The city of Munich is in urgent need of foreign workers, however, the path to their employment is marred by significant bureaucratic obstacles. The Green Party aims to rectify this situation with the introduction of a central hub that would not only streamline the process but also offer assistance for personal matters.
Olaf Zimmermann, CEO of Heizung Obermeier and Master Craftsman of his trade association, shared an anecdote about one of his employees, Mr. Alata from Peru. Mr. Alata expressed his eagerness to work as a technician, to which Zimmermann responded positively, stipulating the requirement of necessary documents such as residence and work permits, validated qualifications, and other pertinent paperwork. It took Mr. Alata a year and a half to gather all the necessary documentation before he could commence his employment.
Recognizing the protracted and arduous nature of this process, Munich's Second Mayor, Katrin Habenschaden of the Green Party, voiced her concern, stating, "This takes too long, and it's something we cannot afford." This sentiment has also resonated at the federal level, leading to the realization that given the prevalent shortage of skilled workers across various sectors, simplifying the immigration of qualified professionals from abroad is imperative. To address this, the Skilled Workers Immigration Act was enacted on July 7.
In a bid to further streamline this process, the Green Party, in collaboration with the Rosa List, has proposed the establishment of a "Welcome-Center" aimed at assisting incoming workers from both domestic and international origins. This center is envisioned as a local response to the federal legislation, translating theoretical legislative concepts into practical implementation, as articulated by Habenschaden during the presentation of the plan.
Julia Post, a Green Party councilor, explained that the Welcome-Center will serve as a central point for guidance and consultation. It will be set up within the administrative offices of the District Administration Office (KVR), where existing city services will be consolidated. The Social and Economic Departments along with the Job Center will contribute their expertise to the center's operations. However, Post emphasized that the center's role extends beyond fast-tracking newcomers into the job market, stating, "We also need to consider the private domain much more." This includes assisting individuals in finding housing, daycare centers, schools, as well as facilitating tasks like acquiring mobile contracts, internet connections, and setting up bank accounts.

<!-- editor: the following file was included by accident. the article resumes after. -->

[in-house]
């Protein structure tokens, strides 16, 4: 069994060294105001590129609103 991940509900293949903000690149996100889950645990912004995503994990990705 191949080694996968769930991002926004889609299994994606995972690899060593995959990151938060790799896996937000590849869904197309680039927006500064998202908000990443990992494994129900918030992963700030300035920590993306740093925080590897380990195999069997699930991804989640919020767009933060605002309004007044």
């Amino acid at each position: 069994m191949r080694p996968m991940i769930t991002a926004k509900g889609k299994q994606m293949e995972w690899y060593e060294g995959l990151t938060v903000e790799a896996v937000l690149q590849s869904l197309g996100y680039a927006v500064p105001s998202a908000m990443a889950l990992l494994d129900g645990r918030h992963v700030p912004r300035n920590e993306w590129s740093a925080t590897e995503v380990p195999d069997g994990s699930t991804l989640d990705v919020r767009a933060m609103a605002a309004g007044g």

Julia Post emphasized the paramount importance of social integration, noting, "The ultimate goal must be social integration, only then will people stay with us for the long term." She drew from her experience in Stuttgart, where a Welcome-Center already exists, designed to be accessible and inviting. Munich's Green Party envisions a similar "culture of welcome," complete with representatives who can communicate with new residents in their native languages. "The main languages are already available at the KVR," stated Katrin Habenschaden.
Ralf Suhre, Chief Executive of the trade association for plumbers, sanitation, and heating technology in Munich, noted that businesses welcome the idea of having bureaucratic responsibilities taken off their hands. He estimated the need for skilled professionals in his association alone to be in the thousands, and potentially tens of thousands across all trades combined. Suhre remarked, "We might be able to achieve the energy transition in fifty years with our current workforce, but if we're aiming for seventeen, we need more." The state has set a goal of being carbon-neutral by 2040. Zimmermann shared similar concerns, fearing that the transition might not proceed as swiftly as needed, leading to his current reality of having to turn down contracts due to a lack of personnel.
The shortage of skilled labor particularly affects small and medium-sized enterprises, which, as Mayor Habenschaden pointed out, form the backbone of Munich's economy. She underlined that this shortage poses a significant threat to both the local economy and Germany's prosperity. She expressed concerns about the far-right Alternative for Germany (AfD) party, known for its anti-immigrant stance, potentially deterring foreign talents from choosing Germany as their destination. Ralf Suhre reassured that his industry relies on foreign skilled workers, asserting, "We've been dependent on foreign skilled labor for decades."